Brown slowly in a saucepan one-half pound of butter, then mix with it six tablespoonfuls of hot vinegar, two tablespoonfuls of parsley, chopped very fine, and pepper and salt. This sauce accompanies eggs, fish and calf's head. Mrs. Celia Oades.
Mix well together two ounces of butter and a small teaspoonful of flour. Put it into a stew-pan with two tablespoonfuls of water and two tablespoonfuls of vinegar; stir for a minute and add the beaten yolks of two eggs, keeping up the stirring until the mixture thickens. It must not boil, and when ready to serve pour into it one-half the juice of a lemon. Make this sauce in a small glazed crock set in a saucepan of boiling water.
Mrs. F. McFhee.
Curry-powder is a favorite dish with those who have resided in hot climates, and is very much liked as a seasoning. It can be prepared easily. Take one ounce of ginger, one ounce of mustard seed, one ounce of pepper, three ounces of coriander seed, three ounces of tumeric, one-half ounce of cardamoms, one-fourth of an ounce of cayenne pepper, one-fourth of an ounce of cummin seed; pound fine and sift. These can be procured at any druggist's. Carrie Earle.
Four shallots finely chopped, one tablespoonful of butter, and four tablespoonfuls of vinegar. Place in a stew-pan and stir over the fire with a wooden spoon till the butter becomes clear, then add one ounce of flour and stir in for three or four minutes. Now take one pint of common stock broth, a little coloring, a pinch of pepper and boil all together fifteen minutes; then add a tablespoonful of chopped gherkins, and one tablespoonful of minced parsley. Boil up together, skim and serve in a sauce tureen. A nice sauce for roast beef. Catherine Hall.
A tablespoonful of butter is placed in a saucepan. As soon as it bubbles add a tablespoonful of flour and stir it for five minutes, when it may be set on the back of the stove, and a cupful of milk poured in, the stirring going on all the time. Use salt and pepper to taste. Water can be used where the milk is called for, or more butter may be added. Some like an egg, but it must cool a little before this is put in and then be cooked a minute or so afterward. Hannah Fay.
Take one ounce of butter and a teaspoonful of flour, add a glassful of cold water, salt and pepper. Put the saucepan on back of stove, stir now and then, and as soon as it boils beat till smooth. Add two ounces of butter and one tablespoonful of capers. This should be served in a hot bowl. E. F. I.
Cut up all sorts of soup vegetables, with two cloves and a little grated nutmeg. Cook them in butter but do not let them brown. Boil one quart of milk with a little salt and sugar. While it is boiling add the mirepoix (the above vegetables), cover and set it aside where it will not boil any more. Make a roux with butter and flour, cook slowly and do not let it burn, for it must be white. Add gradually a sufficient quantity of veal and chicken blonde. Skim off all the fat and strain through a fine strainer. Set aside to cool but stir it frequently so it will be very smooth; keep in a cool place. Mrs. Henri Marquise.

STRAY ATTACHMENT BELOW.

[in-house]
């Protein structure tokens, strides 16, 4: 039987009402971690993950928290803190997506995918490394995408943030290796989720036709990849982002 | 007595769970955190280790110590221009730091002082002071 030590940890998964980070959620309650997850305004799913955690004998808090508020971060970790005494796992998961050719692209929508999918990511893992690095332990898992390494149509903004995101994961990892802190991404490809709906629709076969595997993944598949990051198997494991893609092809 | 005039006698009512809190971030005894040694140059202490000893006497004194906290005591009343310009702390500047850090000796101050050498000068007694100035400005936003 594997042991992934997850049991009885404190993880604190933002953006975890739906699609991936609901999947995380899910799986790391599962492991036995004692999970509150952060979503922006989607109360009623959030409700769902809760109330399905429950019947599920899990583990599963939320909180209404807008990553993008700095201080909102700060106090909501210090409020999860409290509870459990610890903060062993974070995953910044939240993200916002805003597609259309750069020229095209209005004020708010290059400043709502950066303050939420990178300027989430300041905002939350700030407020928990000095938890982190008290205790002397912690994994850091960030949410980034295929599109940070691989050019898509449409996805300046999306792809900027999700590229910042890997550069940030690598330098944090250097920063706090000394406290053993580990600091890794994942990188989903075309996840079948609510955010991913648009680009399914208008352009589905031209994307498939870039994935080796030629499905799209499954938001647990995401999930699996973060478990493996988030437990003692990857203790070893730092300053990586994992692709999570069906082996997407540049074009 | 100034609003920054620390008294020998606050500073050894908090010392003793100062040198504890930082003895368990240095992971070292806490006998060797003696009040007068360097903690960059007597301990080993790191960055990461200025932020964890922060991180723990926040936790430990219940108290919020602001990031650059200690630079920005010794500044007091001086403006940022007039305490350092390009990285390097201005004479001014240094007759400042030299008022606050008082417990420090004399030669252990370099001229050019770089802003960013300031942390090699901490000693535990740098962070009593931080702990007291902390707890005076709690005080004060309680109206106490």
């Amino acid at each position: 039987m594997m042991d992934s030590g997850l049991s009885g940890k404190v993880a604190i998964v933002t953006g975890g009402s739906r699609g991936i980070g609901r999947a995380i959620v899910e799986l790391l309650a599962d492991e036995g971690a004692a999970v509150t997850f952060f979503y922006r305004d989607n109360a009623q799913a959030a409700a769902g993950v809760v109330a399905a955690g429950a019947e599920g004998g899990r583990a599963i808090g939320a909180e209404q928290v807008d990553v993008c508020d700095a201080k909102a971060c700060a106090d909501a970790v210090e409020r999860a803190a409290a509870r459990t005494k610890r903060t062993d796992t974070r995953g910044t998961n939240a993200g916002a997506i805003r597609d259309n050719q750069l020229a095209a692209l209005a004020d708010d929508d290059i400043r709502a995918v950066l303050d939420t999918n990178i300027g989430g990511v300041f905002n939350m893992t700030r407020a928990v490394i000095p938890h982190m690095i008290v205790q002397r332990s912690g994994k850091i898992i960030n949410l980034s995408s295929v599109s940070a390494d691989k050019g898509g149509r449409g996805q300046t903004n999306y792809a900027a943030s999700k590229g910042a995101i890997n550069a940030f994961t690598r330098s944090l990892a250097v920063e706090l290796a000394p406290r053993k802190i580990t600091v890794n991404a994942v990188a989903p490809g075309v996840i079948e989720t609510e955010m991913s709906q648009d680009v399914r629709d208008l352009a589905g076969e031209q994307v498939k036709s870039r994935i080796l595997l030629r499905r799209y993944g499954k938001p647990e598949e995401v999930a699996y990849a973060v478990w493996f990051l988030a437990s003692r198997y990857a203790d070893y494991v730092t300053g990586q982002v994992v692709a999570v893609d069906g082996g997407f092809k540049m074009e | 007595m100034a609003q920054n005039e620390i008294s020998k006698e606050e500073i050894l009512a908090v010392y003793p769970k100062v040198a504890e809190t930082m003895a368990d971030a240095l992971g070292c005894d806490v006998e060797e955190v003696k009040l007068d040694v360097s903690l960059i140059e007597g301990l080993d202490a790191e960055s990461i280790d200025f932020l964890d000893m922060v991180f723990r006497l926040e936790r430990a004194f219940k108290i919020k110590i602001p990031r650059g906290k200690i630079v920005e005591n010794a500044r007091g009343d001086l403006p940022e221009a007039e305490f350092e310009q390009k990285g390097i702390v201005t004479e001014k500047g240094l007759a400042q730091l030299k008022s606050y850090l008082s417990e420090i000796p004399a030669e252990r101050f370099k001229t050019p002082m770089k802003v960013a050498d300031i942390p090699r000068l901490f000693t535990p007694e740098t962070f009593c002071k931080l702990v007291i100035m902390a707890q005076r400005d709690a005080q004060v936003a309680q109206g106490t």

Rub one-half cupful of butter to a cream. Add four well-beaten egg yolks, then the juice of one-half of a lemon, one-half teaspoonful of salt and a dash of cayenne. Pour a cupful of hot water in slowly. Mix and set it in a saucepan of hot water. Stir until the sauce becomes a thick cream. Do not allow it to boil. Stir a few minutes after removing from the fire. It is a fine sauce for fish, asparagus, or cauliflower.
Twelve heads of celery, twelve green tomatoes, six large white onions, two green peppers, one-half teaspoonful of mustard, one-half ounce of curry-powder, three cupfuls of brown sugar, one-quarter teaspoonful of cayenne, five cloves of garlic, two quarts of vinegar, one-half teaspoonful of black pepper, salt to taste; chop separately, mix and boil one and one-half hours. Bottle while hot. Mrs. Smith.
Four pounds of tomatoes, one pound of raisins, three pounds of sugar, one pound of apples, one-quarter pound red peppers, one-half pound of onions, one lemon, one small cupful of salt, three pints of vinegar. Chop all fine and cook. Mrs. Kellan.
Select twelve ripe tomatoes, twelve large apples, four onions, one pound of raisins (seedless), one pound of brown sugar, three green and two red peppers, two teaspoonfuls of ground ginger, one-third of a teaspoonful of red pepper and a chocolate-cupful of salt. Add one quart of vinegar and boil all together for one hour. Mrs. T. Thompson.
Slice one peck of green tomatoes, sprinkle heavily with salt and let them stand over night. Drain well in the morning; cover them with vinegar; simmer them with six large onions, three red peppers, one teaspoonful each of ginger, pepper, a pinch of red pepper, a teaspoonful of mustard, a cupful of brown sugar, and a cupful of grated horseradish. Let them all simmer a little over two hours. Tillie.